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**calccrypto****Member**- Registered: 2010-03-06
- Posts: 96

im trying to get the value of mu as shown in the stuff below, but im getting a completely different value

from http://liris.cnrs.fr/~ohasan/pprs/paillierdemo/index.html?pt1=10&pt2=21 (dont bother going there. the values change everytime)

# Select two random and distinct primes p and q of length k/2

p = 33581 <-- given

q = 53299 <-- given# Compute n = p*q

n = 1789833719 <-- got this# Compute lambda = lcm(p-1,q-1) = (p-1)*(q-1) / gcd(p-1,q-1)

lambda = 894873420 <-- got this# Select a random integer g in Z*_{n^2}

g = 3082513844323755387 <-- given# Compute mu = (L(g^lambda mod n^2))^-1 mod n, where L(u) = (u-1)/n <-- im getting the inside stuff to be 1323971239912197708, L(u) = 739717453

mu = 1430230768

im getting mu to be 148619716. yet, the values produced work, while mine dont. what am i doing wrong?

Visit calccrypto.wikidot.com for detailed descriptions of algorithms and other crypto related stuff (not much yet, so help would be appreciated).

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**bobbym****Administrator**- From: Bumpkinland
- Registered: 2009-04-12
- Posts: 95,940

Hi cal;

His mu is correct.

**In mathematics, you don't understand things. You just get used to them.**

**If it ain't broke, fix it until it is.**

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**calccrypto****Member**- Registered: 2010-03-06
- Posts: 96

edit: okay. i fail. i reversed the values. sorry for wasting your time

*Last edited by calccrypto (2010-07-23 09:20:33)*

Visit calccrypto.wikidot.com for detailed descriptions of algorithms and other crypto related stuff (not much yet, so help would be appreciated).

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**bobbym****Administrator**- From: Bumpkinland
- Registered: 2009-04-12
- Posts: 95,940

No problem! Good to see ya!

**In mathematics, you don't understand things. You just get used to them.**

**If it ain't broke, fix it until it is.**

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**calccrypto****Member**- Registered: 2010-03-06
- Posts: 96

Thanks

Visit calccrypto.wikidot.com for detailed descriptions of algorithms and other crypto related stuff (not much yet, so help would be appreciated).

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**bobbym****Administrator**- From: Bumpkinland
- Registered: 2009-04-12
- Posts: 95,940

What are you working on?

**In mathematics, you don't understand things. You just get used to them.**

**If it ain't broke, fix it until it is.**

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**calccrypto****Member**- Registered: 2010-03-06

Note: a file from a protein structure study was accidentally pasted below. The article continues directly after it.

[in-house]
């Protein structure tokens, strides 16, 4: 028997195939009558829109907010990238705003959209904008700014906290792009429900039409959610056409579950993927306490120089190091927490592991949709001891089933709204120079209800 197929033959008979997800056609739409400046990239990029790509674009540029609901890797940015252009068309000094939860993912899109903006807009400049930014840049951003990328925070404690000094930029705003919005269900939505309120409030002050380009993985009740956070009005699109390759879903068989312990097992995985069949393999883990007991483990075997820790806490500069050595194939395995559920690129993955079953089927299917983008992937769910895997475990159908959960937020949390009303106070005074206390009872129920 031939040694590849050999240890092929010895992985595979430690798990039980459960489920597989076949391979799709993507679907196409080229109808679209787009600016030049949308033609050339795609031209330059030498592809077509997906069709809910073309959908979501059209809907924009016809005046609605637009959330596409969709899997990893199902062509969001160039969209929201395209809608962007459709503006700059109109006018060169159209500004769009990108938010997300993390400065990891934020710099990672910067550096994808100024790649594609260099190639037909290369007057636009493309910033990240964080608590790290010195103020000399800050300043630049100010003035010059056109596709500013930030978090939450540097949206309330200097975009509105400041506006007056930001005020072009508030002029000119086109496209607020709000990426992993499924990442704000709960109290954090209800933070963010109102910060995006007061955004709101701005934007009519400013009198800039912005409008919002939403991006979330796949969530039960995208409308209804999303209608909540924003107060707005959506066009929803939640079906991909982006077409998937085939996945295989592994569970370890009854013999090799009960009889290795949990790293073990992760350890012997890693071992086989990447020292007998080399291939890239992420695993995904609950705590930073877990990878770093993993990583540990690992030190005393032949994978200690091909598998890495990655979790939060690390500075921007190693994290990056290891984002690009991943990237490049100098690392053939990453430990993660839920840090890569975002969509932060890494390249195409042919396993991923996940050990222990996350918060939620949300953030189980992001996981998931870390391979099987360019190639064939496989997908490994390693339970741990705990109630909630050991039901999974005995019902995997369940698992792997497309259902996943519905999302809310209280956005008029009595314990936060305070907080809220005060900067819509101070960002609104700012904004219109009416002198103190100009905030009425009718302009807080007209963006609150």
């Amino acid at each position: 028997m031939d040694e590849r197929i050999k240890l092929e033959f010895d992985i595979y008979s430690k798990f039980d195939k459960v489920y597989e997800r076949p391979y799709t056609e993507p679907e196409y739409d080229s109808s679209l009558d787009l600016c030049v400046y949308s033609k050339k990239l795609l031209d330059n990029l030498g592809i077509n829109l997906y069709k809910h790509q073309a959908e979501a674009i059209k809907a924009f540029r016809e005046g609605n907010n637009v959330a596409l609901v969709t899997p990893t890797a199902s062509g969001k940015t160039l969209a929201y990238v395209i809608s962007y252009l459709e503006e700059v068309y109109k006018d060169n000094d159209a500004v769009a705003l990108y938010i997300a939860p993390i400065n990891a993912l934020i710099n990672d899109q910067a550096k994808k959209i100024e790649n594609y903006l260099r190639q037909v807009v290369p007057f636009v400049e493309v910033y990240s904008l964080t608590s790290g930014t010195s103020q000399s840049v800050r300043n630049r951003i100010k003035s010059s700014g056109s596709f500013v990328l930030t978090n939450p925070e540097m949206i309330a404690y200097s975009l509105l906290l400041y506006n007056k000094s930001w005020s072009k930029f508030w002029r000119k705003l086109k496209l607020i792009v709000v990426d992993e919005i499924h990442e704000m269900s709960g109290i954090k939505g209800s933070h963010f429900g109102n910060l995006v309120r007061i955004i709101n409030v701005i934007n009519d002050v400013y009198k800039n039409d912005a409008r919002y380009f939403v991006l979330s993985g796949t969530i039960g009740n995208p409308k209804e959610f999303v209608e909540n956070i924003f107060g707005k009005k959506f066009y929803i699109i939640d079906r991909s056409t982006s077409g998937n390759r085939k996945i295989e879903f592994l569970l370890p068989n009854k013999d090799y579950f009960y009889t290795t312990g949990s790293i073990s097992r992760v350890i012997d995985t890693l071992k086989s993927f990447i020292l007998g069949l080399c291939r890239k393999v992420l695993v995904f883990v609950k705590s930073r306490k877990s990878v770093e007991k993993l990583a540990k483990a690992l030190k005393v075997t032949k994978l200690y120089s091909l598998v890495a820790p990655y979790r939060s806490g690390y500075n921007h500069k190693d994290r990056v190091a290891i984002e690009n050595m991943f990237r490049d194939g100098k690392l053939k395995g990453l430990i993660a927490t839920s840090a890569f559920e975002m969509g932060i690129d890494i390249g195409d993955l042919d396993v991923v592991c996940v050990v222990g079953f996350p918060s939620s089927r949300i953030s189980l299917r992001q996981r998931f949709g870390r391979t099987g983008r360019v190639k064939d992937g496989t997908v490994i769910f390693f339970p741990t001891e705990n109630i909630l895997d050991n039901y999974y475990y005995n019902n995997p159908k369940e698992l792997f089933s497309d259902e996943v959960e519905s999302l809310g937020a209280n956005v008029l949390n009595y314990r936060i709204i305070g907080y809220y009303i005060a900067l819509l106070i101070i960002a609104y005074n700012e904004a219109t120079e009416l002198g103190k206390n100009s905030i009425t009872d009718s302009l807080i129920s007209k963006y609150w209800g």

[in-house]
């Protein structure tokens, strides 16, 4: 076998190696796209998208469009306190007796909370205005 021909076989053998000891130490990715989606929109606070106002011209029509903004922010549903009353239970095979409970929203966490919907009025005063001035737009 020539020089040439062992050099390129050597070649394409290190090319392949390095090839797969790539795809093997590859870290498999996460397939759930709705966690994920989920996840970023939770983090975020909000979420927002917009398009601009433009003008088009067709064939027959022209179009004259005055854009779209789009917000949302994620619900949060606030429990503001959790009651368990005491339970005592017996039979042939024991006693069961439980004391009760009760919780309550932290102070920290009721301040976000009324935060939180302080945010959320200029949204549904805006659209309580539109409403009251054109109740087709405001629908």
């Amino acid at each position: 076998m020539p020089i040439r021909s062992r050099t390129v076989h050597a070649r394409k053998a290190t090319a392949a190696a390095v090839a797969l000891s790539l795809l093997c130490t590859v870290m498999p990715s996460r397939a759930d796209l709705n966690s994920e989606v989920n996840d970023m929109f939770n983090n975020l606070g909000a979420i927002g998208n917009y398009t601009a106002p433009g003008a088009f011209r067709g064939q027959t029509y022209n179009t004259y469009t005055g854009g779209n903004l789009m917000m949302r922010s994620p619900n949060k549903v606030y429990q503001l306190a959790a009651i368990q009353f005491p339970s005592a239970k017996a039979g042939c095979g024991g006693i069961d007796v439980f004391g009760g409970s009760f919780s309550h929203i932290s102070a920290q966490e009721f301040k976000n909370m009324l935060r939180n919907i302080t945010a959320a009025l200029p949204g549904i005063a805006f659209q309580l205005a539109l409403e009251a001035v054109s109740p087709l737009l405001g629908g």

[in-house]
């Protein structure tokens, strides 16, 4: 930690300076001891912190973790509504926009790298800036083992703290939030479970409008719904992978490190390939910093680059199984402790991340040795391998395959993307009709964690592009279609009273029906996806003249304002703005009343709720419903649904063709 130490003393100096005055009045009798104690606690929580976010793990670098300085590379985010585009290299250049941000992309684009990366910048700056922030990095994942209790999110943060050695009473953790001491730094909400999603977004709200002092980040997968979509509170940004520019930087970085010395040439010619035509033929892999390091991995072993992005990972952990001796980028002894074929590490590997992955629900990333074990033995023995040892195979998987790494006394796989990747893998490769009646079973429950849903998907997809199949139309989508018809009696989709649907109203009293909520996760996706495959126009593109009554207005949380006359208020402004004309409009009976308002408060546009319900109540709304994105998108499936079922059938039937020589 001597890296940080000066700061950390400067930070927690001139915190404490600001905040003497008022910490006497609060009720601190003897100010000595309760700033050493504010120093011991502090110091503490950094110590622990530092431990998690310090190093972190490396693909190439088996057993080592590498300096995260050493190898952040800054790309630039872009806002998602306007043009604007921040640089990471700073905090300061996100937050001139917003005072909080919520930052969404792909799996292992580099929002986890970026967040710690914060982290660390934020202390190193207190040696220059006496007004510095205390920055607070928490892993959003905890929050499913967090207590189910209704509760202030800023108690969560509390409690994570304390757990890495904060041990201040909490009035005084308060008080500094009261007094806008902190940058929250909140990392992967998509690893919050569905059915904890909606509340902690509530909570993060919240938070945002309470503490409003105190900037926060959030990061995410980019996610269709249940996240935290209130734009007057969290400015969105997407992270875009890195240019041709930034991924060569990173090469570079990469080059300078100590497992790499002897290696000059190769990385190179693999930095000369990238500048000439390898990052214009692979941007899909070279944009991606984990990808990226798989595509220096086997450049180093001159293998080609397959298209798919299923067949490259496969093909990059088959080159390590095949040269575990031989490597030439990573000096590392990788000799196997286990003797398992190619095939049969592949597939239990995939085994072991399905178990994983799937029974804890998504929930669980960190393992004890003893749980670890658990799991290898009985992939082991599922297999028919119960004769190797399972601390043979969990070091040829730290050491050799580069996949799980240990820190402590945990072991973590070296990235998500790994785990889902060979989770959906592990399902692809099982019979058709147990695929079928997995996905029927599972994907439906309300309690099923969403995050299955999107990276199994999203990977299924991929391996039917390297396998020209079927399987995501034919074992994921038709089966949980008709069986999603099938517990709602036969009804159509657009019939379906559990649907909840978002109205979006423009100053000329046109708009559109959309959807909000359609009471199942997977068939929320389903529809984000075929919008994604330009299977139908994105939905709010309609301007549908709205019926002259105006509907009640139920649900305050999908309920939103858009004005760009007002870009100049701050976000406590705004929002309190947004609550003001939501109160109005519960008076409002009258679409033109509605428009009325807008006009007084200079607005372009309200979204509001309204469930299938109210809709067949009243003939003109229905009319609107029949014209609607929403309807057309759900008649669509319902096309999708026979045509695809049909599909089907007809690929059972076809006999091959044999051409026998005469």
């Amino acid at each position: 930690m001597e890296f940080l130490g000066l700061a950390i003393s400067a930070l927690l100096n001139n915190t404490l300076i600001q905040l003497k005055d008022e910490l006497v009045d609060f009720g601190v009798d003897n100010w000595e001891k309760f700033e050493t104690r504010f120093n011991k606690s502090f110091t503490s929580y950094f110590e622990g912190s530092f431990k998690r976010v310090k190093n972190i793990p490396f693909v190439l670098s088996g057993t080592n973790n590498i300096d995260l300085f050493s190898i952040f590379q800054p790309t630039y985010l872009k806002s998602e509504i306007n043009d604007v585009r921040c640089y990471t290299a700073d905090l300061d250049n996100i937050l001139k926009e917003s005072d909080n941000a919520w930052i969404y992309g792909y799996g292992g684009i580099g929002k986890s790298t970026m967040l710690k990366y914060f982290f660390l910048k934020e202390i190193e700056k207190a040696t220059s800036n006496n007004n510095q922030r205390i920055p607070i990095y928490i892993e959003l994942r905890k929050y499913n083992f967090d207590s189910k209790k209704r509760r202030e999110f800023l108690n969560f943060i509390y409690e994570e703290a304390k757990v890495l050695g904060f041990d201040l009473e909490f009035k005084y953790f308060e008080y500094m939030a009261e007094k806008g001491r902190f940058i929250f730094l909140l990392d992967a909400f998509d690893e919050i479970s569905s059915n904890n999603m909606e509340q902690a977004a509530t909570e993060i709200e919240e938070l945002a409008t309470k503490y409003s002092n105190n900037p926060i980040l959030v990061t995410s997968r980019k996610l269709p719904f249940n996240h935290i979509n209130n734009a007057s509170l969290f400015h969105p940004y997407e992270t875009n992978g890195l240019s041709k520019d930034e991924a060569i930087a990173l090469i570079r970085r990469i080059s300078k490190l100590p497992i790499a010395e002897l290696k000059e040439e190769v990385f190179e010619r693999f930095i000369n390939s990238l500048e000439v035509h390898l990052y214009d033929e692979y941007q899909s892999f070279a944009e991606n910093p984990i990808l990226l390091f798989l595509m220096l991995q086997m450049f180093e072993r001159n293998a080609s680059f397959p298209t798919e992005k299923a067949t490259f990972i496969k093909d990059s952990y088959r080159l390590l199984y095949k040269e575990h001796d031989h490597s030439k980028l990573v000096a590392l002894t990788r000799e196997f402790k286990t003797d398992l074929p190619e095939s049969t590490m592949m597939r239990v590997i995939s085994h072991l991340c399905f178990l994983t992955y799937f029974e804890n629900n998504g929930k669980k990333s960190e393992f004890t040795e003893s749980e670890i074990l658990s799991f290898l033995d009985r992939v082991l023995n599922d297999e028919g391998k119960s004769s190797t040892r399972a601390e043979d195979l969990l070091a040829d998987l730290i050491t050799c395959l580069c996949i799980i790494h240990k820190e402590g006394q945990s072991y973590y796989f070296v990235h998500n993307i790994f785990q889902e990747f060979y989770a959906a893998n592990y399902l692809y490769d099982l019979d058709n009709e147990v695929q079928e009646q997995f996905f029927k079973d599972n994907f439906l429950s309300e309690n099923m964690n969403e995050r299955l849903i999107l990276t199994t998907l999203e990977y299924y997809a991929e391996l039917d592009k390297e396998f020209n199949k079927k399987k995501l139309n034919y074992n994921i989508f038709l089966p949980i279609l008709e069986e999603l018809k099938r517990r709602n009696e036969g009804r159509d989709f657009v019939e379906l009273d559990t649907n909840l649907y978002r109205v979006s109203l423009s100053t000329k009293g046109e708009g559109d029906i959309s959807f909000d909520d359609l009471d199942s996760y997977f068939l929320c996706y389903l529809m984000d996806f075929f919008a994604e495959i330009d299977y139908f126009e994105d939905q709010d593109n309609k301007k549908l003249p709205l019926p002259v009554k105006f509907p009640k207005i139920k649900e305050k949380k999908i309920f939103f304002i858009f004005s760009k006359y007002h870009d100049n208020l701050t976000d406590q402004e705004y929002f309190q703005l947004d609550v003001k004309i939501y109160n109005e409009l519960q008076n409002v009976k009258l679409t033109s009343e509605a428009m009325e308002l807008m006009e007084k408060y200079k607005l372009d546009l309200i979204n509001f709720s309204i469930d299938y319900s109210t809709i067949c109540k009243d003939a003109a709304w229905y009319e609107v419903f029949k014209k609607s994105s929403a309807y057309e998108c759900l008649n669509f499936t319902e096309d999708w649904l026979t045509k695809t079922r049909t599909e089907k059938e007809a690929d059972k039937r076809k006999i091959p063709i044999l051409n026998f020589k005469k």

- Posts: 96

im trying to write the Paillier cryptosystem. it seems easy enough, but its not working for some reason or another

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**calccrypto****Member**- Registered: 2010-03-06
- Posts: 96

quick thing: what does it mean when a integer symbol has a little star next to it? i cant seem to remember and cant think of how to search for it

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**bobbym****Administrator**- From: Bumpkinland
- Registered: 2009-04-12
- Posts: 95,940

What's the integer symbol? You mean Z or N?

**In mathematics, you don't understand things. You just get used to them.**

**If it ain't broke, fix it until it is.**

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**calccrypto****Member**- Registered: 2010-03-06
- Posts: 96

the z, but this one also has a * next to it

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**bobbym****Administrator**- From: Bumpkinland
- Registered: 2009-04-12
- Posts: 95,940

I think it is a multiplicative group modulo n.

**In mathematics, you don't understand things. You just get used to them.**

**If it ain't broke, fix it until it is.**

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**calccrypto****Member**- Registered: 2010-03-06
- Posts: 96

Thanks! now... how do i chose random integers from the set? i cant list out all the possible values every time. the O(n) would be ridiculous

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**bobbym****Administrator**- From: Bumpkinland
- Registered: 2009-04-12
- Posts: 95,940

To produce random numbers from any set is not difficult. Either you have the rule or law that creates the set or if the set is finite. You create it and store it once as an array or whatever random access container your language supports.